South Carolina's Heritage Act protects all monuments named for historical figures or events. A two-thirds majority would be needed in both the House of Representatives and Senate to overturn the law.

Yet South Carolina House Speaker Jay Lucas, R-Hartsville, was resolute in July 2015 about any changes or exceptions to the Heritage Act. He said the only issue the House was willing to discuss was the placement of the Confederate battle flag on the north lawn of the Statehouse. The flag was removed from its perch that year.

A spokeswoman for Lucas said his statement remains unchanged today.

“Debate over this issue will not be expanded or entertained throughout the remainder of my time as Speaker,” Lucas said in 2015.

On MSNBC Tuesday night, Benjamin said he is proud of the diversity of opinion in South Carolina, but he said the early United States was flawed.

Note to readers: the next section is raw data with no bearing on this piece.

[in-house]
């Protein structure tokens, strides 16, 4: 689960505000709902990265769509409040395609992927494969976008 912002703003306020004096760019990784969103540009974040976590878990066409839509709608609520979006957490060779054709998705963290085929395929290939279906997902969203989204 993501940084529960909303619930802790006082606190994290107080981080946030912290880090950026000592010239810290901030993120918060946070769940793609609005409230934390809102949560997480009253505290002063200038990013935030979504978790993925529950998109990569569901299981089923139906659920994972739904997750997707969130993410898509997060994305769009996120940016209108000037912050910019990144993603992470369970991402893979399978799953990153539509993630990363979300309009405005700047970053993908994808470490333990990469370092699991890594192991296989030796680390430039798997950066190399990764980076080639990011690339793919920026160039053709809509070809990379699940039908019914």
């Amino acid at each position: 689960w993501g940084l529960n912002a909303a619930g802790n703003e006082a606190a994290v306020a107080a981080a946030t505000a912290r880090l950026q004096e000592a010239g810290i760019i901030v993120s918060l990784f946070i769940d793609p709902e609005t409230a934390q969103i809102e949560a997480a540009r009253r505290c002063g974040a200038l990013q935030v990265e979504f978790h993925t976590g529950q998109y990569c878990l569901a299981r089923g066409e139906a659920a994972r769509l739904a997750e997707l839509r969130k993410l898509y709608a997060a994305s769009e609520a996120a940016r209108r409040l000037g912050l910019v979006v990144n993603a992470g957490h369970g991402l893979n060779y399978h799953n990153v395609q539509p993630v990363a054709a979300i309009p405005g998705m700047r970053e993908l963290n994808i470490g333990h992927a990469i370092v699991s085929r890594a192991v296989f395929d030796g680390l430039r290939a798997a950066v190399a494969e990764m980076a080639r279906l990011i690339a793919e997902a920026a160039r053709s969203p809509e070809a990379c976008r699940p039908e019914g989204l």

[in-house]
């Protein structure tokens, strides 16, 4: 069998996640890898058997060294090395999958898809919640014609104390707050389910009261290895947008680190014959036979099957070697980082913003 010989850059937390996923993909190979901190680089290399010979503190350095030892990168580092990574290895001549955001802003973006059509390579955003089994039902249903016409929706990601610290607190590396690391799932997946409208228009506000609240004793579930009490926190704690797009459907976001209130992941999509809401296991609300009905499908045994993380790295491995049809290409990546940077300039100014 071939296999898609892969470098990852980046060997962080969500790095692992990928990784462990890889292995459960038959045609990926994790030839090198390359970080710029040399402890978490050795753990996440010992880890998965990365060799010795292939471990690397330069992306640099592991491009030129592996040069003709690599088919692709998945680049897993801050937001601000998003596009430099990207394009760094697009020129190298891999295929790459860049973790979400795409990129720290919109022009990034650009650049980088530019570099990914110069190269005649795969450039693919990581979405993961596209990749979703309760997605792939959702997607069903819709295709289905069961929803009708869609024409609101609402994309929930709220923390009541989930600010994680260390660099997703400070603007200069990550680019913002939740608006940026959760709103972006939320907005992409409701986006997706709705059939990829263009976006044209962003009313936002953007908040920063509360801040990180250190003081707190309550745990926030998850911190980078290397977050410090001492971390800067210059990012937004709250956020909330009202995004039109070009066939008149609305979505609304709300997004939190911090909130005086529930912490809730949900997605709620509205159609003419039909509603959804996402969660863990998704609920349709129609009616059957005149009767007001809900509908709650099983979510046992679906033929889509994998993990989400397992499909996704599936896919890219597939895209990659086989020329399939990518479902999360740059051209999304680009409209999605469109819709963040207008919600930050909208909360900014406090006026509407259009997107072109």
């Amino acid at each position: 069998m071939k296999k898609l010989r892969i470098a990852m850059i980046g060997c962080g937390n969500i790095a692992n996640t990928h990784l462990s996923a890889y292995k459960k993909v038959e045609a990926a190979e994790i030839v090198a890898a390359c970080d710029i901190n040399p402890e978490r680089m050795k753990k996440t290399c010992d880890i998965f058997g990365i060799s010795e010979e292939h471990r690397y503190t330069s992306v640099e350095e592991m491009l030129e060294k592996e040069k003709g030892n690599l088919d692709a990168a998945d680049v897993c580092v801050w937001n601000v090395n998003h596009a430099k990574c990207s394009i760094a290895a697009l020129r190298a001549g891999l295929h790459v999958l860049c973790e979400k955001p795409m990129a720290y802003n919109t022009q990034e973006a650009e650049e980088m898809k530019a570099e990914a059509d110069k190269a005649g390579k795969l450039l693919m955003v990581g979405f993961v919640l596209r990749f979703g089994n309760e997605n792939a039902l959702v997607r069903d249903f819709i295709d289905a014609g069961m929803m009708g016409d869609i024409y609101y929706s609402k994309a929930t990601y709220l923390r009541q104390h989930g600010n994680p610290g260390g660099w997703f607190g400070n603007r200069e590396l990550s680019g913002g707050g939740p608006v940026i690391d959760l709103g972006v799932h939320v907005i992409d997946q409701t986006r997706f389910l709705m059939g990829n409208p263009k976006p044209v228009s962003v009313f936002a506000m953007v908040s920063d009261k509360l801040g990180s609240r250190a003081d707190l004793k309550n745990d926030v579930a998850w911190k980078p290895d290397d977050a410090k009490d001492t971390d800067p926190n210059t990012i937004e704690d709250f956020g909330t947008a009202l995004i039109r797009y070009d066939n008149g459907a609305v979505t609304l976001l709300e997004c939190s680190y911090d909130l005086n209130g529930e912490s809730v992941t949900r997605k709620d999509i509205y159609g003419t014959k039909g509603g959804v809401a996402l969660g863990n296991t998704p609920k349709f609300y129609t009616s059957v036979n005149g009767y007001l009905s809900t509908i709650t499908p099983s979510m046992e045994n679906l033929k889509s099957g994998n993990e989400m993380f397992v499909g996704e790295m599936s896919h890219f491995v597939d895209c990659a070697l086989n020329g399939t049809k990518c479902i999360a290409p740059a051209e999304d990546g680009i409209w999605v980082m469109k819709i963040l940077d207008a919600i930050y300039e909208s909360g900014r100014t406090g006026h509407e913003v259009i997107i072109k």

"We know that it is an imperfect union," he said. "It was birthed with the original sin of not just slavery, but also the disenfranchisement of women."

Benjamin did not respond to multiple requests for comment from The Post and Courier. 

Awareness of the controversial doctor is limited; reached for comment, some lawmakers were unaware the statue was on Statehouse grounds until the Columbia mayor made a point to single out the doctor. 

Sens. Darrell Jackson, D-Hopkins, and John Scott, D-Richland, both called for the Legislature to resume debate about removal of monuments after events in Charlottesville and hearing Benjamin's comments about the Sims statue.